Glenn Warwick on building cyber resilience in an interconnected world
The oil and gas industry is one of the largest sectors in the world in terms of economic value. A global powerhouse, the unique role played by oil and natural gas (ONG) in enabling operations in other key sectors makes it critically important to industry and wider society.
For this reason, ONG is also a primary target for cyber attacks. Threats against UK energy companies and other critical national infrastructure (CNI) have risen since the start of the Russia-Ukraine war, while determined, highly resourced criminal groups continue to play the long game by probing for small holes and hidden vulnerabilities in even the most “secure” networks.
These security challenges are only heightened by the growing digitalisation and global interconnectivity of systems. With increasingly complex technology and networking infrastructures now forming the backbone of oil and gas organisations, new risks are being introduced that make both information technology (IT) and operational technology (OT) systems more susceptible to a concerted cyber attack.
Fortunately, progress has been made since the introduction of the NIS regulations, and the sector is in a stronger position to defend itself against attacks than before. But with any security risk having the potential to cause significant damage and destruction to daily life, organisations must be diligent in implementing threat intelligence and appropriate detection and response – all the while keeping sight of the basics.
Evolving threats facing oil & gas
Cyber threats against critical infrastructure continue to rise in scale, scope, and sophistication. Escalating geopolitical tensions are a clear catalyst: recent Bridewell research found that in the wake of the Russia-Ukraine war, over three-quarters (78%) of cyber security decision makers across CNI are currently worried about cyber warfare. For the ONG industry, recent sanctions against Russia are making the prospect of retaliatory cyber activity against UK organisations increasingly likely, with the ongoing energy crisis adding to a general sense of nervousness and concern.
But the influencing factors behind the heightened ONG threat landscape go far beyond the current conflict in Ukraine. Between 2018 and 2021, for example, ransomware and extortion attacks against industrial organisations increased by over 500%, with 5% of these attacks impacting ONG. In fact, a sizeable majority of publicly reported incidents targeting ONG in the last couple of years are due to ransomware – owing to its prevalence on the threat landscape, low barrier of entry to implement, and ease of conducting mass targeting campaigns.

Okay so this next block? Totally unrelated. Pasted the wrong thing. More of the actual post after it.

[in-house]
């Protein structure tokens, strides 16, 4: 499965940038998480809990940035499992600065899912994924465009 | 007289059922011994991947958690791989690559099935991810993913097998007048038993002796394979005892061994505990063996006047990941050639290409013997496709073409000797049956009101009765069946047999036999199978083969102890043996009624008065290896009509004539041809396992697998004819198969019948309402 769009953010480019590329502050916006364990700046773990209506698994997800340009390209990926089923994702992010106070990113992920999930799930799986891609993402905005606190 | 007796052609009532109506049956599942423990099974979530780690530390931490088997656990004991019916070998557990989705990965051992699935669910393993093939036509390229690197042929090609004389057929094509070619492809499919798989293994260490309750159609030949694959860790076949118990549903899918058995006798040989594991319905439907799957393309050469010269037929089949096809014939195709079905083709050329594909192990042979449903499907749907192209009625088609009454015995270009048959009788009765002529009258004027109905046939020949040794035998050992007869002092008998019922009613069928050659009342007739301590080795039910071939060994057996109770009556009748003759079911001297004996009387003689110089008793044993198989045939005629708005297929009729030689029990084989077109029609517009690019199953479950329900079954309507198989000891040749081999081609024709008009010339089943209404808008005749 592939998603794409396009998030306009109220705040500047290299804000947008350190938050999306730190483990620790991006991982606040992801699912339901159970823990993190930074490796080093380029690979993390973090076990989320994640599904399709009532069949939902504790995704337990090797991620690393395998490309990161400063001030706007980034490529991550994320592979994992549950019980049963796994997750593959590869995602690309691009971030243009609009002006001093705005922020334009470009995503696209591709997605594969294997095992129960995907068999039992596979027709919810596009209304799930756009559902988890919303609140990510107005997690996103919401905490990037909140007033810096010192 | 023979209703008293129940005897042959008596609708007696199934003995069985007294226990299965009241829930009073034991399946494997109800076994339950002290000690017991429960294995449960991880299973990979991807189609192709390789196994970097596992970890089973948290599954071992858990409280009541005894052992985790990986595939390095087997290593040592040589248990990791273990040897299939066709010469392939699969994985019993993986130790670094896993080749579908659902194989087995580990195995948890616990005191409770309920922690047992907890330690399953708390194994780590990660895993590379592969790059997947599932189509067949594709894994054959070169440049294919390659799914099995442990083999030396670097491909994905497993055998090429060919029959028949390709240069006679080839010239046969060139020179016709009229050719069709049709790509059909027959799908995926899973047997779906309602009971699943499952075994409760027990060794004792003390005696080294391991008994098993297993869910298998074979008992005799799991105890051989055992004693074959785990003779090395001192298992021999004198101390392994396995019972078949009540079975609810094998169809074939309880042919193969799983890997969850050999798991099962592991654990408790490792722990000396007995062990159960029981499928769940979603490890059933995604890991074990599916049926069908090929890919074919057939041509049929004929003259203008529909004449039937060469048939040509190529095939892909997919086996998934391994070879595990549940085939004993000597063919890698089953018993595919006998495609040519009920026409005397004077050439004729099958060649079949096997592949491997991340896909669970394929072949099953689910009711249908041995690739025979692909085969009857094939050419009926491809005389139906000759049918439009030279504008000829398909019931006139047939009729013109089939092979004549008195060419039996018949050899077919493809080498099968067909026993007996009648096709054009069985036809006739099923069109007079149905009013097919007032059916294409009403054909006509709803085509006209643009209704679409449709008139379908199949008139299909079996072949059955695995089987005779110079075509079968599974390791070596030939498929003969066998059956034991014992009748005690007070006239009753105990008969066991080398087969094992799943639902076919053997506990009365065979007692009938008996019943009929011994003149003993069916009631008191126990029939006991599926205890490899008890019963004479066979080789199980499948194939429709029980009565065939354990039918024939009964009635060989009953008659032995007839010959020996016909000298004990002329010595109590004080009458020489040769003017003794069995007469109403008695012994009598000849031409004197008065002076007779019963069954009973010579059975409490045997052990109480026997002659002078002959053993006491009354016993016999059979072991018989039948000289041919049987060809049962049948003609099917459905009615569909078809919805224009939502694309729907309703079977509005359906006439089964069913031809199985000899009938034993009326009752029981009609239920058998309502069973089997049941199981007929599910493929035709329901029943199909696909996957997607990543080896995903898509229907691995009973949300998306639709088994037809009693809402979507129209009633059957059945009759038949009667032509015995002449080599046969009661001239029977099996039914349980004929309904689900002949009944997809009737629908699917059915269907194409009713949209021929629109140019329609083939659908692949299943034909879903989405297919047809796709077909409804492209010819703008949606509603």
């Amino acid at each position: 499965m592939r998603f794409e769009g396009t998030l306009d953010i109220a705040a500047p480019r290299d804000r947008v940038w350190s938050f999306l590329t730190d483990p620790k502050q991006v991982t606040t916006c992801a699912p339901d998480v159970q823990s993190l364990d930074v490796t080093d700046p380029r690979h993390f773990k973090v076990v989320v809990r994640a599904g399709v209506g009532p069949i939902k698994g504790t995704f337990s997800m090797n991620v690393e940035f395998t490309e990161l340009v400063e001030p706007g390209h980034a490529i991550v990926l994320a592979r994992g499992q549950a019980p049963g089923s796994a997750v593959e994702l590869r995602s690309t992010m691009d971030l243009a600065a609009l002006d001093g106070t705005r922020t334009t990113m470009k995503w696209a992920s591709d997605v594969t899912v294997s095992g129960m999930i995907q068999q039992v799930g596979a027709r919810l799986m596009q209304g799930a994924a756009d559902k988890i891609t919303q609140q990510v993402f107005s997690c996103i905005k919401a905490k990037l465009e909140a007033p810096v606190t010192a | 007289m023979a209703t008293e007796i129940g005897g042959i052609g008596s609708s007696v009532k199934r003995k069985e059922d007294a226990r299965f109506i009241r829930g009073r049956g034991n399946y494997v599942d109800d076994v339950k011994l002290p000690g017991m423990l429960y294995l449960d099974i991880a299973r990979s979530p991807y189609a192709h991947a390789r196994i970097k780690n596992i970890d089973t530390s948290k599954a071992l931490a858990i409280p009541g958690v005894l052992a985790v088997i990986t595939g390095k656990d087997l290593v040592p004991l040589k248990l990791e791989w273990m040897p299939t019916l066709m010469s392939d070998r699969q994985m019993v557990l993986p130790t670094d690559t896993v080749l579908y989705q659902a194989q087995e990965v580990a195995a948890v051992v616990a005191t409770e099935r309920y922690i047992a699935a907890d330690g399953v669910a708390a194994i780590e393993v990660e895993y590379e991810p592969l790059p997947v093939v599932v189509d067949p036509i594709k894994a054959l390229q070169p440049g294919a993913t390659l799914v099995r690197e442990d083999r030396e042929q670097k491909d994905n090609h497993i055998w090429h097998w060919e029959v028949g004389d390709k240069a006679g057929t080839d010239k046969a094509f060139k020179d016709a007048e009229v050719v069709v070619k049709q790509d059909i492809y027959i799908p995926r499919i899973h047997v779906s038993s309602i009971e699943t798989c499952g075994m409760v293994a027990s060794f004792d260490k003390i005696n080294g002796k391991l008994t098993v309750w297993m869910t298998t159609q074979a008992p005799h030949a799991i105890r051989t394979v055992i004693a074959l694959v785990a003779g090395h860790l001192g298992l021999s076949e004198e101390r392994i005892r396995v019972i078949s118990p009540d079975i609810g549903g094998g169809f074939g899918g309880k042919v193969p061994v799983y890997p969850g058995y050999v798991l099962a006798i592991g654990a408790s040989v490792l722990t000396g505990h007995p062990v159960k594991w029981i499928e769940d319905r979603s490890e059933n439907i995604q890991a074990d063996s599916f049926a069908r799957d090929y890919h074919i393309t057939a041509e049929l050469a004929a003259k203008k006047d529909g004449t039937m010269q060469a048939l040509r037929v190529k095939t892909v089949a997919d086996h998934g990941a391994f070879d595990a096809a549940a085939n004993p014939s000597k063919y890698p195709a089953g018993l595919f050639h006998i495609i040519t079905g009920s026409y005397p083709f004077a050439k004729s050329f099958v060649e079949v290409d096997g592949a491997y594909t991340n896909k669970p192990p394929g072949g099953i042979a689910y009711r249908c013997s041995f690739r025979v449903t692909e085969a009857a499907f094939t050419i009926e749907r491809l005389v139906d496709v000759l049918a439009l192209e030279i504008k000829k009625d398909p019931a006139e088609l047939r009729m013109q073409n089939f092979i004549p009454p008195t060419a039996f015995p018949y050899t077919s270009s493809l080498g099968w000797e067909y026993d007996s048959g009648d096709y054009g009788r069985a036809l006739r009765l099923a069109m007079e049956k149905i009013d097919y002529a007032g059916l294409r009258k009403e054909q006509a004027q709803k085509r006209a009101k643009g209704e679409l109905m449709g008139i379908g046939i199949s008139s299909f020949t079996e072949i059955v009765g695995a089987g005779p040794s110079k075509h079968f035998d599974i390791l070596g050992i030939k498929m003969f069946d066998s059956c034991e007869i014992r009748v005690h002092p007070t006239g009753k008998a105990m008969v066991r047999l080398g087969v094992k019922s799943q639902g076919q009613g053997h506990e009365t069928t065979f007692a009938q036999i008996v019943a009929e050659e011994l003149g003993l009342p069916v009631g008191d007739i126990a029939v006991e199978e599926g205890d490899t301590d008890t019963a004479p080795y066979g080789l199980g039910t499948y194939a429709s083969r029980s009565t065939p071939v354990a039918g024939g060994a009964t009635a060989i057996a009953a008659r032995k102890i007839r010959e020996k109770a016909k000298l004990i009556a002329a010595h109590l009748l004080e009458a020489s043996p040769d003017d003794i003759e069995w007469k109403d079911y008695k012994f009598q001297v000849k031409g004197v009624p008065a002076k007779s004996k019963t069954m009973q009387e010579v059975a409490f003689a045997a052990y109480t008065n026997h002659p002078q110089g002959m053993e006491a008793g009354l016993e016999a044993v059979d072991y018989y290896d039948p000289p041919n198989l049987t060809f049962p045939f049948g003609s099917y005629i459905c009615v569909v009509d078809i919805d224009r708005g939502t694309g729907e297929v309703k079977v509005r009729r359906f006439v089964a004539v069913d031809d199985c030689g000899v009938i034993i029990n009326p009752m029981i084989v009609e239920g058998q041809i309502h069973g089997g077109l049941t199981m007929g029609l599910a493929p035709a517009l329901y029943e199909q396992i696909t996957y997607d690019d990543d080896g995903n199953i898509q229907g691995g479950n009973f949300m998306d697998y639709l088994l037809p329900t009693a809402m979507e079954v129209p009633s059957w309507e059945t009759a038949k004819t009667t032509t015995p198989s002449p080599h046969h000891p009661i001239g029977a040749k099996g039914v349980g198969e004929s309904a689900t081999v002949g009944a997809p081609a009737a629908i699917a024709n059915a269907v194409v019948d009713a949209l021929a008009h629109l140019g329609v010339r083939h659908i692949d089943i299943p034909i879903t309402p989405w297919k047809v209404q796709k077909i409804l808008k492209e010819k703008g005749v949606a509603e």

Recently, one of the largest oil corporations in India, Oil India Limited, was targeted by a sophisticated ransomware attack, with hackers infecting one of the headquarters with malware before demanding a US$7,500,000 ransom. When considered alongside last year’s Colonial Pipeline ransomware attack in the USA - where the industrial control system (ICS) network was taken offline to protect it from an infection of IT systems, causing disruption to the entire East Coast gas supply - it becomes increasingly likely that breaches are breeding other hacking efforts on ONG organisations. This is a ripple effect that UK businesses cannot afford to ignore.
Connectivity: a delicate balancing act
The increase in remote connectivity since the pandemic is another emerging area of concern, highlighting the need for ONG operators to take steps to prepare for and manage greater digital interconnectivity. Traditionally, CNI facilities have been isolated islands with analogue-based connections to provide monitoring and basic control. But as systems become more connected, and IT and OT boundaries continue to blur, previously air-gapped SCADA infrastructure has given way to new working models that drive digital transformation and operational efficiency through greater connectivity.
For oil and gas, this is something of a double-edged sword. If companies lack connectivity in their environments, applying and updating security across assets is a costly, time-consuming challenge. However, by introducing digital interconnectivity, organisations also introduce new ingress points for cyber security threats. As physical boundaries disappear, new risks and holes emerge where previously walls existed.